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J Natl Cancer Inst. 1998 May 6;90(9):668-74.

Informed consent for clinical trials: a comparative study of standard versus simplified forms.

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  • 1Department of Medicine and Pediatrics, Feist-Weiller Cancer Center, Louisiana State University Medical Center-Shreveport 71130, USA. tdavis@mail-sh.lsumc.edu

Abstract

BACKGROUND:

A high level of reading skill and comprehension is necessary to understand and complete most consent forms that are required for participation in clinical research studies. This study was conducted to test the hypothesis that a simplified consent form would be less intimidating and more easily understood by individuals with low-to-marginal reading skills.

METHODS:

During July 1996, 183 adults (53 patients with cancer or another medical condition and 130 apparently healthy participants) were tested for reading ability and then asked to read either the standard Southwestern Oncology Group (SWOG) consent form (16th grade level) or a simplified form (7th grade level) developed at Louisiana State University Medical Center-Shreveport (LSU). Participants were interviewed to assess their attitudes toward and comprehension of the form read. Then they were given the alternate consent form and asked which one they preferred and why.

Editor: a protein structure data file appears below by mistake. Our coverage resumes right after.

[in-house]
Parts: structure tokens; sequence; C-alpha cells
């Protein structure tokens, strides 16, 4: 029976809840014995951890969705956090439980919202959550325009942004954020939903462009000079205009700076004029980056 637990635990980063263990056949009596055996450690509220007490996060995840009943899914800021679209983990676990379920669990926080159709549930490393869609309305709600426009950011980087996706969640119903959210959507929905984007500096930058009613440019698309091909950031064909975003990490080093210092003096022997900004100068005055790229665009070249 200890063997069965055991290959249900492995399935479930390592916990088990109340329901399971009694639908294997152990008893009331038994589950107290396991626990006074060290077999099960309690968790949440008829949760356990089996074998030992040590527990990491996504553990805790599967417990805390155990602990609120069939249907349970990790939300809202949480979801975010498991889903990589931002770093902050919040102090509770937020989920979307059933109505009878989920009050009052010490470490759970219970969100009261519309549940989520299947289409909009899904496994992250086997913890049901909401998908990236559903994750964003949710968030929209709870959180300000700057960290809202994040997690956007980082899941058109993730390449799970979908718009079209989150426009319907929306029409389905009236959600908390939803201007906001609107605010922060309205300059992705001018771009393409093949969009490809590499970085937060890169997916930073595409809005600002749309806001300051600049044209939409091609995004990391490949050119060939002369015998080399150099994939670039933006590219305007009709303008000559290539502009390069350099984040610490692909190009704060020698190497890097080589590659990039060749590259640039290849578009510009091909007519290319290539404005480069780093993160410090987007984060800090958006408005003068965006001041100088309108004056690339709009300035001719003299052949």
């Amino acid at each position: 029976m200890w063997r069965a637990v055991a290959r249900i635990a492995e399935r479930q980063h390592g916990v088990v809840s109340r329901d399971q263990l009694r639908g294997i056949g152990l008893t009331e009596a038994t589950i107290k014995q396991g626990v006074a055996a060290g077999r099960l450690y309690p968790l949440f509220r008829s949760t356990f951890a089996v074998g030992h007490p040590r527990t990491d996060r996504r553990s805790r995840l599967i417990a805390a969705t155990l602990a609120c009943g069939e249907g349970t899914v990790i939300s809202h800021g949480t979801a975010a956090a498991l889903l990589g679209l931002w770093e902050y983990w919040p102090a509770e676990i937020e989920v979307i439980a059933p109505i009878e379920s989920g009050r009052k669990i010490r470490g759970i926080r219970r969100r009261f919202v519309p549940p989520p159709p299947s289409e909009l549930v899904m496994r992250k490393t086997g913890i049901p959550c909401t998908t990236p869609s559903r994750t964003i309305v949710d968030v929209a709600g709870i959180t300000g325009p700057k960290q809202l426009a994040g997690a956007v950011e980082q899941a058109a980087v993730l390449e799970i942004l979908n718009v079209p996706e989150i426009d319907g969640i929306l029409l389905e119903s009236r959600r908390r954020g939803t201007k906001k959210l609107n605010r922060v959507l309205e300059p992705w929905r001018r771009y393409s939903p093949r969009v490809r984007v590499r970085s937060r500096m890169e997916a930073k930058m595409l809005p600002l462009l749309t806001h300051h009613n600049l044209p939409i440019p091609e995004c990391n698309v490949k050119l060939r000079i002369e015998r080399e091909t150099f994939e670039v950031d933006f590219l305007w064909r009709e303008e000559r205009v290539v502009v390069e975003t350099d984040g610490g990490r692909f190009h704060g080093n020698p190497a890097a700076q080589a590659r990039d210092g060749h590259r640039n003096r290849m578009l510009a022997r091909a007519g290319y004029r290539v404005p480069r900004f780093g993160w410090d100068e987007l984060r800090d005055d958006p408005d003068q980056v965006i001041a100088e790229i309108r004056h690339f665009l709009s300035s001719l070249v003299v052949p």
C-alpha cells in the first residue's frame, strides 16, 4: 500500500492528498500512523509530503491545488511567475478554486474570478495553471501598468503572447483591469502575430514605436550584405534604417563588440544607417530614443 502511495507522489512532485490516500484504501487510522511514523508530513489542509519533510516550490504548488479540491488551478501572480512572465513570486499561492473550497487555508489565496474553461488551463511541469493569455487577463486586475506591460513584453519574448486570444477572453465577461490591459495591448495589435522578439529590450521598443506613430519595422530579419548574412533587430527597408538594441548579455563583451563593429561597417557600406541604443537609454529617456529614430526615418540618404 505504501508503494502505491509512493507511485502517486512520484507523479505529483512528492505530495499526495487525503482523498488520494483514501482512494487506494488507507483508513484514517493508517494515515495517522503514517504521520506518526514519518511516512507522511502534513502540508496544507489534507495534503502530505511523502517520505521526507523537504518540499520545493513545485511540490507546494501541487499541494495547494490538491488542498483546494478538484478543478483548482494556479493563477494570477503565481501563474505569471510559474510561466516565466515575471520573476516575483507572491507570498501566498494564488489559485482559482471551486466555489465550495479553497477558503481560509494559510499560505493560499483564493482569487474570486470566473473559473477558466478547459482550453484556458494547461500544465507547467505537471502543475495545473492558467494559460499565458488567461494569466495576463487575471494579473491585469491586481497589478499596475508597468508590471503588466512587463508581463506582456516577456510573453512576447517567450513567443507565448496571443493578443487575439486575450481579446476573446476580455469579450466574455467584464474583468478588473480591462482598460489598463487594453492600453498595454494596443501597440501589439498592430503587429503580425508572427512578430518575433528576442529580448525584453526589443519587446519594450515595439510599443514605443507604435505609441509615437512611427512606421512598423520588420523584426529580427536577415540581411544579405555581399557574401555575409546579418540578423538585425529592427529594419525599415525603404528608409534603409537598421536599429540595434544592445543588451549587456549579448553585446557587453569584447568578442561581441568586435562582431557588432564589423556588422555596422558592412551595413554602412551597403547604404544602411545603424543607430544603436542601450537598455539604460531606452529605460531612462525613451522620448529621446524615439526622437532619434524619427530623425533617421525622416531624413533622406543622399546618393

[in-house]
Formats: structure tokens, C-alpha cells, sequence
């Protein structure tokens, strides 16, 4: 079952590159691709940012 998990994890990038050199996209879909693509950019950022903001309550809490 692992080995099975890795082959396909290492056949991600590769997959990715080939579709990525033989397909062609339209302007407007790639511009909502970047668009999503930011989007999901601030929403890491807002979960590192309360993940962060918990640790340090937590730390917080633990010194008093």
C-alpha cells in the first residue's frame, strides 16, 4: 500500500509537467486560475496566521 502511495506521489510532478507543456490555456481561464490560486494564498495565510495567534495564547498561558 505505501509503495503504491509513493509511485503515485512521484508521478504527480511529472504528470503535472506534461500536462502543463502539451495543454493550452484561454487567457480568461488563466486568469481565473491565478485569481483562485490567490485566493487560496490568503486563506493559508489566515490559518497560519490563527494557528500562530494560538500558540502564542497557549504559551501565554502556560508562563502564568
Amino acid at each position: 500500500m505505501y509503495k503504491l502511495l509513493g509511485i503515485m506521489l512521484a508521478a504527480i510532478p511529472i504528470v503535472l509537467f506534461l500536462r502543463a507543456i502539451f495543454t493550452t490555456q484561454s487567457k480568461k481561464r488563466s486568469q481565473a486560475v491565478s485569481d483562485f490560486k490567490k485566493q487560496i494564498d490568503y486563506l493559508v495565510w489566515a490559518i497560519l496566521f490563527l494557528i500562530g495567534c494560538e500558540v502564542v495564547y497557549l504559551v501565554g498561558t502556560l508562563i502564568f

RESULTS:

Overall, participants preferred the LSU form (62%; 95% confidence interval [CI] = 54.8%-69.2%) over the SWOG form (38%; 95% CI = 30.8%-45.2%) (P = .0033). Nearly all participants thought that the LSU form was easier to read (97%; 95% CI = 93.1%-99.9%) than the SWOG form (75%; 95% CI = 65.1%-85.7%) (P<.0001). However, the degree to which the participants understood the forms was essentially the same for the LSU form (58%; 95% CI = 48.6%-67.0%) and the SWOG form (56%; 95% CI = 43.8%-66.8%).

IMPLICATIONS:

These findings raise serious questions regarding the adequacy of the design of written informed consent documents for the substantial proportion of Americans with low-to-marginal literacy skills.

PMID:
9586663
[PubMed - indexed for MEDLINE]
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